Pillay and UN officials expressed particular concern about the questioning of human rights defenders who met with her during the visit. For example, media reported that authorities interrogated V. Yogeswaran, the Trincomalee-based director of the Center for the Promotion and Protection of Human Rights, multiple times regarding the content of his one-hour meeting with Pillay. Following her visit Pillay stated that “the United Nations takes the issue of reprisals against people because they have talked to UN officials as an extremely serious matter.”
On November 12, the Bar Association of Sri Lanka officially canceled a November 13 conference, “Making Commonwealth Values a Reality: The Rule of Law and Independence of the Legal Profession,” because the government revoked the visas of key speakers. The bar association reported that UN special rapporteur on the independence of judges and lawyers Gabriel Knaul, former special rapporteur on the independence of judges and lawyers Dato Para Cumaraswamy, and an International Bar Association representative were granted visas in August to attend the conference but were then told that they would not be allowed to enter the country. In a November 7 statement, the Ministry of External Affairs claimed the visits were never approved and blamed the bar association for failing to follow proper procedure in applying for the visas. They added that a ban against all “such events” before and during CHOGM was enacted due to resource limitations. The conference was cosponsored by the International Bar Association’s Human Rights Institute, which has criticized the country’s human rights record.
At year’s end there were eight outstanding requests for visits from UN special procedures mandate holders to the government, including: the special rapporteur on the independence of judges and lawyers; the independent expert on minority issues; the working group on enforced or involuntary disappearances; the special rapporteur on human rights defenders; the special rapporteur on freedom of expression; the special rapporteur on enforced, summary, or arbitrary executions; the special rapporteur on freedom of association and assembly; and the working group on discrimination against women in law and practice. During the year the government set dates for visits by the special rapporteur on the rights of internally displaced persons in December and the special rapporteur on the right to education in January 2014. During her August visit, High Commissioner Pillay urged the government to move forward with the visits by the independent expert on minority issues and the special rapporteur on enforced and involuntary disappearances.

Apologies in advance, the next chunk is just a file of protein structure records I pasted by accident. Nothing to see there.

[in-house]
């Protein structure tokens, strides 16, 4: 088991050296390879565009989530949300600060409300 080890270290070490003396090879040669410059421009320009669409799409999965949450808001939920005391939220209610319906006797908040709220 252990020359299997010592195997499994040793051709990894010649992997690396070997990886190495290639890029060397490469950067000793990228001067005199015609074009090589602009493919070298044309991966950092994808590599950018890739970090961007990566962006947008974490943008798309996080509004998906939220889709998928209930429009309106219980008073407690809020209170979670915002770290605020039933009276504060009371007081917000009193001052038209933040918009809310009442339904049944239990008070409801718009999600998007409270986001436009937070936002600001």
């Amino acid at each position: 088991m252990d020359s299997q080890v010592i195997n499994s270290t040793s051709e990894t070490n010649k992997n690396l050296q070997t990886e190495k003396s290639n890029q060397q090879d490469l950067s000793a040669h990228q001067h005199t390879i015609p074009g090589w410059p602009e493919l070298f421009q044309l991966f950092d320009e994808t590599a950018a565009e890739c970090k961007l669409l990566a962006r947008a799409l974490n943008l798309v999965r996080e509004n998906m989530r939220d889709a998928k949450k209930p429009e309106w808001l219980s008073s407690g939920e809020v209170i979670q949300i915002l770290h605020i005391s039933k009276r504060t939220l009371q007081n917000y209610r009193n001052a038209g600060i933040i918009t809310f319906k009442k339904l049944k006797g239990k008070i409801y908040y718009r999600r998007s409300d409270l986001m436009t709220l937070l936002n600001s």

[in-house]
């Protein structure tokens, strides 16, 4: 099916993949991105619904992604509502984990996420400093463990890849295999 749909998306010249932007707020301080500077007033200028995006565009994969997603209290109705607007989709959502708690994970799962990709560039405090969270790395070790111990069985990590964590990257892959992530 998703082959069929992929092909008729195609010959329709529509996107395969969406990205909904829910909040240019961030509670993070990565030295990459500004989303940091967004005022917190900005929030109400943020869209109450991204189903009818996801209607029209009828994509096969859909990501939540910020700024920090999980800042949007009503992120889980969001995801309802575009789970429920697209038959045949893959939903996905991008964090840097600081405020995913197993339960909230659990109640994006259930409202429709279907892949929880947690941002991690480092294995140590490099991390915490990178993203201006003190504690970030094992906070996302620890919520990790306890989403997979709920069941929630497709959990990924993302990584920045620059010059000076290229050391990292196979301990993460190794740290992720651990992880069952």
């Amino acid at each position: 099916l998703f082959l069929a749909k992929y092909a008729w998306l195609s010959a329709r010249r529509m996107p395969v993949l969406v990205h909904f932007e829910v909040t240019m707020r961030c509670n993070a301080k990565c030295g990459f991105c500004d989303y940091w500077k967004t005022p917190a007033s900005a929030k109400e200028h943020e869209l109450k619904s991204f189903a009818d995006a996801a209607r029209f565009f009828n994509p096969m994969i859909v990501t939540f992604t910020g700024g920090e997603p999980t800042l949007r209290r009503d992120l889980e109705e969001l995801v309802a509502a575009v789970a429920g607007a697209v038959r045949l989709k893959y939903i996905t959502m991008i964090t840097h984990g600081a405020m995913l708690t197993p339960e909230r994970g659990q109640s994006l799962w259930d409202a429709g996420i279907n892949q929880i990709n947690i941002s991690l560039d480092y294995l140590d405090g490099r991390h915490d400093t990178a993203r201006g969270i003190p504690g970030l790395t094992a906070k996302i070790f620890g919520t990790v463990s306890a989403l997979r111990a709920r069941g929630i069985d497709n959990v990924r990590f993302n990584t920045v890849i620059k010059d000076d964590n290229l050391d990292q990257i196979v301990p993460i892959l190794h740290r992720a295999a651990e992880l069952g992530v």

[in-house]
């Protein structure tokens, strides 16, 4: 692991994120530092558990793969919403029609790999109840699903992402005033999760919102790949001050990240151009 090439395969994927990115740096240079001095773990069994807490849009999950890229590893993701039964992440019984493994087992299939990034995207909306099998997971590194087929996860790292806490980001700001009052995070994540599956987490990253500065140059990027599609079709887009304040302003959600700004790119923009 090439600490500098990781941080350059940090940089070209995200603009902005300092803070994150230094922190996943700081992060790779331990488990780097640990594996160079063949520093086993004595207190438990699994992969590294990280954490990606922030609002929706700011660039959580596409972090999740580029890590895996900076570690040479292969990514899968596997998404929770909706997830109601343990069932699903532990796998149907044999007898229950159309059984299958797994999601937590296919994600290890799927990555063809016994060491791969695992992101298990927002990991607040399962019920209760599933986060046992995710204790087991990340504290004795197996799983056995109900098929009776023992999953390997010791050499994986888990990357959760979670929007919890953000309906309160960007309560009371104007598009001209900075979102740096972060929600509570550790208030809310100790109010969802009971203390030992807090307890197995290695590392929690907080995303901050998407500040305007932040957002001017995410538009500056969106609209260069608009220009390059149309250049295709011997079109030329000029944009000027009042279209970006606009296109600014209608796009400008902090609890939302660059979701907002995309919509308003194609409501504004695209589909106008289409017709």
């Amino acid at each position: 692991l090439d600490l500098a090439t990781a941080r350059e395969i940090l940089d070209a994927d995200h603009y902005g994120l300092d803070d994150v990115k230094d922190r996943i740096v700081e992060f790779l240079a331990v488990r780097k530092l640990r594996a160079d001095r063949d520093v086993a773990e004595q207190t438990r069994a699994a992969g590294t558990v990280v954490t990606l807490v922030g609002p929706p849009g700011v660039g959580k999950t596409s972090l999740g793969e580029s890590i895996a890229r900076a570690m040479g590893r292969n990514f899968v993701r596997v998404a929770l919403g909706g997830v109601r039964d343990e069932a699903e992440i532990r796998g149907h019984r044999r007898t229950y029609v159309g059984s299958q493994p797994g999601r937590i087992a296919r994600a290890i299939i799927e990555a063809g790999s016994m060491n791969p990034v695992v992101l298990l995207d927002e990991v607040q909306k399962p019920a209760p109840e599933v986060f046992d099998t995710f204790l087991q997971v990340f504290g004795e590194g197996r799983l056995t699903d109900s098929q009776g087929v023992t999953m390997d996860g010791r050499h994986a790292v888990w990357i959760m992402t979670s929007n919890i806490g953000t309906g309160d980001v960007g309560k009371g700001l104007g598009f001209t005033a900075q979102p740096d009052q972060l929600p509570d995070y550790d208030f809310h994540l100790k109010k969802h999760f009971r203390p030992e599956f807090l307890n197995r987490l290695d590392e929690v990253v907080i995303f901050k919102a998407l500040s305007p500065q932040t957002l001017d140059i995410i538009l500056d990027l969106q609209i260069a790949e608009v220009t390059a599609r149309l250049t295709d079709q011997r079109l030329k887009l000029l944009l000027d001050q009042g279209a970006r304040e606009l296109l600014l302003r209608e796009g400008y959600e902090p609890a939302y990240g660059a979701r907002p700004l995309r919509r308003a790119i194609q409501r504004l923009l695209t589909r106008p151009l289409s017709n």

In 2011 a panel of experts appointed by UN Secretary-General Ban Ki-moon published a report stating that there were credible allegations of serious violations of international humanitarian law and international human rights law by the government, including large-scale shelling of no-fire zones, systematic shelling of hospitals and other civilian targets, and summary execution, rape, and torture of those in the conflict zone. The report also highlighted a number of credible allegations against the LTTE, including using civilians as a strategic buffer, using forced labor (including children), and committing summary executions of civilians attempting to flee the conflict zone. The report estimated that there could have been as many as 40,000 civilian deaths, including victims on both sides of the conflict. The report recommended, inter alia, that the government immediately investigate alleged violations of international humanitarian and human rights law committed by both sides involved in the conflict and issue a public, formal acknowledgment of its role in and responsibility for extensive civilian casualties during the final stages of the war. The report also recommended that the UN Secretary-General establish a mechanism to assess the efficacy of the government’s domestic accountability process. Government officials issued statements strongly criticizing the report’s findings and opposing the report’s recommendations, but refused to respond formally to the UN. At year’s end there was still no progress on the panel’s recommendations.